I mean you are right, and it's good for a novice to know this, but... wide angles give a distorted wide angle perspective and long lenses give compressed perspecitve

  10. #10

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    Re: Perspective of 150mm, 180mm, 203mm, 250mm.

    Perspective is affected by focal length in the following way.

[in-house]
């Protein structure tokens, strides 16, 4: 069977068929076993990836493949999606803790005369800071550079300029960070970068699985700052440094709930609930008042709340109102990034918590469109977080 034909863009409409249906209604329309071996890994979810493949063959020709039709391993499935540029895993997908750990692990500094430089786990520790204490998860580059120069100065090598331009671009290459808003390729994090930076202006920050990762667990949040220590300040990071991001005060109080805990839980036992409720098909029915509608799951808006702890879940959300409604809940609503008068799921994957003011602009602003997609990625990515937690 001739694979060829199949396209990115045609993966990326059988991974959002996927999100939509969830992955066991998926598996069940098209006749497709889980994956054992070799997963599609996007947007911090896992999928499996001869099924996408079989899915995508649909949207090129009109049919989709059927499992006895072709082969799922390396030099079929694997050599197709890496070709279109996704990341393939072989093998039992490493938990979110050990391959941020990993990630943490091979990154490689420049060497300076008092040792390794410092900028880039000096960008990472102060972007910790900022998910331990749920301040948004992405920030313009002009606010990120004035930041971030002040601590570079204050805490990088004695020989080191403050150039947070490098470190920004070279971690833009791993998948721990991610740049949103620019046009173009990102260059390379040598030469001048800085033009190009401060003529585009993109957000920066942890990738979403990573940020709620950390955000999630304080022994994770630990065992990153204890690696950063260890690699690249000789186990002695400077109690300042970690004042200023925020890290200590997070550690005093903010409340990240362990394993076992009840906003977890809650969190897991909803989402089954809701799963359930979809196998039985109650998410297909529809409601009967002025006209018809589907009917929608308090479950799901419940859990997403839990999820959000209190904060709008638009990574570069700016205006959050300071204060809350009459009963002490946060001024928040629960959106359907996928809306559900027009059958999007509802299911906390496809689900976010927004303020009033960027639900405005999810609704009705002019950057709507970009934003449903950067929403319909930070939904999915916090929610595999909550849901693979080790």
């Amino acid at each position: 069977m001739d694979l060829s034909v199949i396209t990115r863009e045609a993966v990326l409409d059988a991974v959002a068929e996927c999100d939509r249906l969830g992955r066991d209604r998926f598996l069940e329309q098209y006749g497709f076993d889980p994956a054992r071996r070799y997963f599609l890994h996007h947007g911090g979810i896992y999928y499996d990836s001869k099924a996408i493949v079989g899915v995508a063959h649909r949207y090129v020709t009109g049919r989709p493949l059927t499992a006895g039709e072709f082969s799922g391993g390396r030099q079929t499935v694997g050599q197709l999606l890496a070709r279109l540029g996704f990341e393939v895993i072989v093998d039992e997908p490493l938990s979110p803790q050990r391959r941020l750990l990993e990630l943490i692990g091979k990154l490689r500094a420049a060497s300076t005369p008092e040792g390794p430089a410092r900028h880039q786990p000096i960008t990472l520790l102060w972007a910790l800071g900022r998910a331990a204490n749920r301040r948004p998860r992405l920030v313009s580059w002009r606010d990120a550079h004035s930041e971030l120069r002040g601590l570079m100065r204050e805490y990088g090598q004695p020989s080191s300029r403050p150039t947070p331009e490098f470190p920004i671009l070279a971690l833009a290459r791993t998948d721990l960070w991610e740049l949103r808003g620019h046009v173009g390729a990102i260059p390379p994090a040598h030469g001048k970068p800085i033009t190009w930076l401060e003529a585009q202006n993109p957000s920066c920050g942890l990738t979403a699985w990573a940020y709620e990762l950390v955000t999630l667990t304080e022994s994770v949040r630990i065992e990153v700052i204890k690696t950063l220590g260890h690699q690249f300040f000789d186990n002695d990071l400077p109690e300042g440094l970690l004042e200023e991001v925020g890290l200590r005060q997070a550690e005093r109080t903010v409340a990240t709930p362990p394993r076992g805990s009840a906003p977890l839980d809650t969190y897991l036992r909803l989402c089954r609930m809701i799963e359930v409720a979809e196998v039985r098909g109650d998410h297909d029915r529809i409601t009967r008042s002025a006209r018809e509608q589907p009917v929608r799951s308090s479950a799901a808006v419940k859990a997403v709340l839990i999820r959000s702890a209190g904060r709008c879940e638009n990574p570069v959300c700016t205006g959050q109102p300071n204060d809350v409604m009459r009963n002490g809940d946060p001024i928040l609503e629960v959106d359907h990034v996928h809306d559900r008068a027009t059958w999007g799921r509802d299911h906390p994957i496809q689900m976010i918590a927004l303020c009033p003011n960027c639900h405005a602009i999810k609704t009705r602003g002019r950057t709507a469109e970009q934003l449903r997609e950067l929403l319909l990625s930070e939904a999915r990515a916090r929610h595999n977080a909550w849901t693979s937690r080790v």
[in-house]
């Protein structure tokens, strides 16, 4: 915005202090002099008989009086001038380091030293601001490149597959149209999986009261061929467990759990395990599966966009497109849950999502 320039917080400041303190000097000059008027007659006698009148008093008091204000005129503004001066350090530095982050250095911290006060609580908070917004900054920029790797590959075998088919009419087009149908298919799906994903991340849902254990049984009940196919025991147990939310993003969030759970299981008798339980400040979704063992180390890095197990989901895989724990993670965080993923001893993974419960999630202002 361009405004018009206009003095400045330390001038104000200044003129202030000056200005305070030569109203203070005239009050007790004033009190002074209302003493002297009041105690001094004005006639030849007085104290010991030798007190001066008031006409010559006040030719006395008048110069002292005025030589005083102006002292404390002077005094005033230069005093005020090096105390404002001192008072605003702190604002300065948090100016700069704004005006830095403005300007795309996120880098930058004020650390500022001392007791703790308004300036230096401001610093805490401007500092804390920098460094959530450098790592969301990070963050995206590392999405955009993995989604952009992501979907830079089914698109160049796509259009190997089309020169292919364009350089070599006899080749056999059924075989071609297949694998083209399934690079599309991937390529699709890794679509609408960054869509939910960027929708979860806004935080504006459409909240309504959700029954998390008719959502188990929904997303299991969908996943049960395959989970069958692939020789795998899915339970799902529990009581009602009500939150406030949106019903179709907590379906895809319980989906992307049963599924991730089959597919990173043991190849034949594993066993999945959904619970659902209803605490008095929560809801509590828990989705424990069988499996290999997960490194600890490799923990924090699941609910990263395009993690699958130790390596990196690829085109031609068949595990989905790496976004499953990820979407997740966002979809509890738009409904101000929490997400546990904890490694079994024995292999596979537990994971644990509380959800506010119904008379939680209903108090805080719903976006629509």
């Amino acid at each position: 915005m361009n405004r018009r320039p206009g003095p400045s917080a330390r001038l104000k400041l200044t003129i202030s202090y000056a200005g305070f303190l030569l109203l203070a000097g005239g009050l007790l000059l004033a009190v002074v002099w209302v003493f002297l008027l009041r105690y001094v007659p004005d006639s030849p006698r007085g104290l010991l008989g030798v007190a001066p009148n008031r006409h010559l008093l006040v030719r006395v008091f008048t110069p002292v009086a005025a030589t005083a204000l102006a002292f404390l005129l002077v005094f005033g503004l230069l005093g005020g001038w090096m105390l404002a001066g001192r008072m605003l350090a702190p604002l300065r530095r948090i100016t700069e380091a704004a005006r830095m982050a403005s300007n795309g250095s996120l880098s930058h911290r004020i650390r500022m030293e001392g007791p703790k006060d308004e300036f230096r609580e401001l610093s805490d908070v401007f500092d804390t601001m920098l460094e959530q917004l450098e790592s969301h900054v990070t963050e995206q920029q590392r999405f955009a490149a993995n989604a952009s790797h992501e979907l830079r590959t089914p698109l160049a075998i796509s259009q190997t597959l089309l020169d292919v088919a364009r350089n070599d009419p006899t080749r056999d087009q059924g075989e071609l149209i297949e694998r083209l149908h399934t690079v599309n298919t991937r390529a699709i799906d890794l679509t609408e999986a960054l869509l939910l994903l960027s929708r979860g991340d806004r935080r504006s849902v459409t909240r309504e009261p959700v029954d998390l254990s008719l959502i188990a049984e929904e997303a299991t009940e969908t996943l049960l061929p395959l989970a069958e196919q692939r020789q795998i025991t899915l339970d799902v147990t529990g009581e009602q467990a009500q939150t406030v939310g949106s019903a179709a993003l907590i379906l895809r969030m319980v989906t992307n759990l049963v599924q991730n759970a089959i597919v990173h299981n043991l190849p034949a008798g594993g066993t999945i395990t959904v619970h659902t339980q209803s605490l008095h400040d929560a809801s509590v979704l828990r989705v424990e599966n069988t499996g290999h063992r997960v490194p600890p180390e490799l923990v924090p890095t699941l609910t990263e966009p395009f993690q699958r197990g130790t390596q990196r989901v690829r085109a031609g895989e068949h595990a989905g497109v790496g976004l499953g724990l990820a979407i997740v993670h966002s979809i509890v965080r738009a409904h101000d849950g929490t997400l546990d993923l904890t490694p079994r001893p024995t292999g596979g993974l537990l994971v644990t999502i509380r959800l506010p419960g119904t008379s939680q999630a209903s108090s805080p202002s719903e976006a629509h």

In general (except when getting very close to inspect detail), most people find they are comfortable if they view a print from a distance about equal to the diagonal of the print. That is the rationale for choosing the diagonal of the format to be the "normal" focal length. If you use a lens which is either shorter or longer than the normal focal length, but you still view it from that same distance, as you are likely to do, your eye won't be in the same position relative to the print that the lens was relative to the scene. If the focal length is well short of the normal focal length, you will get what is usually called wide angle distortion. For example, spherical objects at the edges of the scene will appear ellipsoidal. If you move your eye closer, so its relative position corresponds to the focal length of the lens, then the normal perspective will be restored. Similarly, if the focal length is too long, the result will be an apparent flattening of perspective, but that effect will be lessened if you get proportionately further away.